Aime Cesaire’s reimagining of The Tempest by William Shakespeare serves to challenge the original version by making changes to the ending scene so that we can see the harsh reality that occurs when empire and resistance clash with one another by making changes to characters like Caliban and Prospero while also drastically altering the final scene from a scene of peace to a clash between two ideals. William Shakespeare made The Tempest in the 17th century which was unique from his other plays since this play has a somewhat happy ending where many of his other plays, such as Romeo and Juliet, Hamlet, and Julius Caesar, have tragic endings. Aime Cesaire’s A Tempest was an adaptation of the original play that was made primarily for a black theater
The play therapeutically elucidates the mischief that may theoretically derive from a life of solemnity and thoughtlessness. The play appears to be a simplistic comedy, and indeed it may be, featuring the typical characters and conventions expected. Moreover, Twelfth Night follows the traditional structure and form of a comedy with its pleasant resolution. In contrast, Malvolio assures the audience that the complexity of the play is much greater then what first meets the eye. It promises spectators that the theme of hierarchy is purposefully intertwined in the plot to elevate knowledge of the disturbing reminder of
In two of Shakespeare's most notable historical plays, namely, Julius Caesar and Henry V it can be observed that the characters with the most power, or the greatest potential to obtain and exploit the power they yield, are also the most idealistic characters in the play. In other words, there is a correlation between the decisional power and influence a character has and the level of idealism with which they see their surroundings. Idealism is the unrealistic belief in or pursuit of perfection. Often, the fall of a play’s tragic hero is due to hubris, however in Julius Caesar it is rather his disproportionate amount of idealism that eventually brings Brutus to downfall. This directly contrasts with Henry V because, although being an idealist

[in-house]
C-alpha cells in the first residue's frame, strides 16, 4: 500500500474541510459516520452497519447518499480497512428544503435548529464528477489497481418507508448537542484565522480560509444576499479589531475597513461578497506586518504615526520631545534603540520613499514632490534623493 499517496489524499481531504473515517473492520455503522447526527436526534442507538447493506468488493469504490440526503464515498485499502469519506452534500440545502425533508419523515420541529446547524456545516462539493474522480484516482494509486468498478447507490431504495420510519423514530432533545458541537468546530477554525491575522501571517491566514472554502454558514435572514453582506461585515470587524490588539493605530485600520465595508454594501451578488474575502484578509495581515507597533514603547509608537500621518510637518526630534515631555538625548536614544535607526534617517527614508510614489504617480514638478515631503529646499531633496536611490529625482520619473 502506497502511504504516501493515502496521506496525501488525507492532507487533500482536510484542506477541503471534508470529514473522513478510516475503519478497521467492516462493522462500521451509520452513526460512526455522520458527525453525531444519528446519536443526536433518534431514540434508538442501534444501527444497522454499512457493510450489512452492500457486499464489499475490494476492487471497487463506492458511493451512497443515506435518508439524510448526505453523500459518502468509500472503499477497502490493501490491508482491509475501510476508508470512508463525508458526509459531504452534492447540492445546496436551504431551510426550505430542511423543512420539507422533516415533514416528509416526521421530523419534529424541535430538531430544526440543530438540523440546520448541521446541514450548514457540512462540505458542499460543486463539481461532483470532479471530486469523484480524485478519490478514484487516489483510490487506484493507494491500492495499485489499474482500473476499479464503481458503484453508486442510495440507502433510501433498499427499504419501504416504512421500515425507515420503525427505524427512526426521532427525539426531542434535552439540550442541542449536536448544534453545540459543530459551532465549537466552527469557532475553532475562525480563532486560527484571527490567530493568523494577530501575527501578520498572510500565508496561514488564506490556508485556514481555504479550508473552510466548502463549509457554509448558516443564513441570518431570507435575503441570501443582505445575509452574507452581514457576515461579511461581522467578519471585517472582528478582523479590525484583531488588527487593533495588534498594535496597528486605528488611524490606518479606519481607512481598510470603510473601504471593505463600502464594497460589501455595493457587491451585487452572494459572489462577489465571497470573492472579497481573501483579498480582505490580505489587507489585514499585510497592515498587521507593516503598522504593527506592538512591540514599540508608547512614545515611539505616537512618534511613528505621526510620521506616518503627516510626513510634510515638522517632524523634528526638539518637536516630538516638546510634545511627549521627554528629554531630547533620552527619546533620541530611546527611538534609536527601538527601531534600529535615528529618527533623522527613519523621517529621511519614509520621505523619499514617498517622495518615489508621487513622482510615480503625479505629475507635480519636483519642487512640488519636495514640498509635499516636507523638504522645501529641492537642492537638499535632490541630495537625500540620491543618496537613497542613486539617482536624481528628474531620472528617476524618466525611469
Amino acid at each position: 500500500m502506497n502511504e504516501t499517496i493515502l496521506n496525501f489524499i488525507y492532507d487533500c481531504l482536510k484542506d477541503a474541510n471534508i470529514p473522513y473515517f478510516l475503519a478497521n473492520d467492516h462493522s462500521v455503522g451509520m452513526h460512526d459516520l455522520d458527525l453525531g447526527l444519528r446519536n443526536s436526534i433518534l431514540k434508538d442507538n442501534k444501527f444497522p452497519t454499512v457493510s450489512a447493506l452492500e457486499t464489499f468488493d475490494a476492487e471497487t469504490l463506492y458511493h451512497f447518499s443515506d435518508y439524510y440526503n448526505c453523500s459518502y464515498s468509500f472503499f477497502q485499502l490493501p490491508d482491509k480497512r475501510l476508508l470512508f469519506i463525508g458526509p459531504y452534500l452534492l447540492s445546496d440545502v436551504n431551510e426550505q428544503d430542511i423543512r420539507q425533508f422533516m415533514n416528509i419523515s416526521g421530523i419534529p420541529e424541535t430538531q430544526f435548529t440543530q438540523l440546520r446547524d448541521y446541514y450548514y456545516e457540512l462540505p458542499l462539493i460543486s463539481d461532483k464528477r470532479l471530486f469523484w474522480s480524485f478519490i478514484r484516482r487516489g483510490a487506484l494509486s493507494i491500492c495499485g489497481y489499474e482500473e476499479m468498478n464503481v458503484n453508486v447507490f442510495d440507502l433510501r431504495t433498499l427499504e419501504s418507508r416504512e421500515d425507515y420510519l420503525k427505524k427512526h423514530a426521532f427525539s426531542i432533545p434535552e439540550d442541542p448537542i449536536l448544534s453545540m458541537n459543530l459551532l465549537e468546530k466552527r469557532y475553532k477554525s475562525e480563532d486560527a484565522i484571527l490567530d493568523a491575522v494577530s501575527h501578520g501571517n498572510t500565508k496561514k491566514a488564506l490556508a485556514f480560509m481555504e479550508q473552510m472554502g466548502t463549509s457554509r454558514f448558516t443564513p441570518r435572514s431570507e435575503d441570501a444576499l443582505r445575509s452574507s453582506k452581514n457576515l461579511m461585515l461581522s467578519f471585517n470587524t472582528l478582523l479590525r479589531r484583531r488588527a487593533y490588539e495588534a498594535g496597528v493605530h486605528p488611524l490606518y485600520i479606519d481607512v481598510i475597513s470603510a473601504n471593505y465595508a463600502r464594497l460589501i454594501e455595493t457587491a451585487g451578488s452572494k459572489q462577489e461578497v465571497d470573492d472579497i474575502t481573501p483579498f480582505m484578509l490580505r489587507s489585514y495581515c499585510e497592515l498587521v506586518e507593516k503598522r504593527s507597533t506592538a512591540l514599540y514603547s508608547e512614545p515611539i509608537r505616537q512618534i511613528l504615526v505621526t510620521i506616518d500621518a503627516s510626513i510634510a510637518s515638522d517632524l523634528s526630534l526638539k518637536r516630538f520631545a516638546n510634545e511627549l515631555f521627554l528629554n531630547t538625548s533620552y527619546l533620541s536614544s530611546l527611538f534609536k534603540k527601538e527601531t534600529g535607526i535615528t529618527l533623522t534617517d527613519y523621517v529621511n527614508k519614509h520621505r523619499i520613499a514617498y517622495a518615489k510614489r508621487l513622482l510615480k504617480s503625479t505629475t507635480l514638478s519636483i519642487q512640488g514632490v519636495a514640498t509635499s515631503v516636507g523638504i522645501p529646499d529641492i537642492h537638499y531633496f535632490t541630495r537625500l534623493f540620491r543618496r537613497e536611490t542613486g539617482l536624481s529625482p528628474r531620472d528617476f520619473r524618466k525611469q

While Dickens looks at things in a very realistic manner, Burney seems to look at things from an almost idealistic viewpoint. However, they both do a good job of showing the positives and negatives of both the lower and the upper classes, but in Oliver Twist the lower-class characters are given a humanity that the ones in Evelina are not. Still, both novels can be looked at as examples of the differences between social classes in England during the nineteenth
In the theatre, symbolism was examined to be a response opposed to the plays that personified naturalism and realism at the turn of the 20th Century. The dialogue and style of the theatre in symbolist plays was greatly stylised and non-naturalistic. As theatre is frequently a mix of the visual and performing arts working in harmony, many of the sets and props in symbolist plays were also anti realistic/non-naturalistic and were often used to symbolise emotions or values in society. The Ghost Stonata by August Strindberg and The Wild Duck by Henrik Ibsen are excellent samples of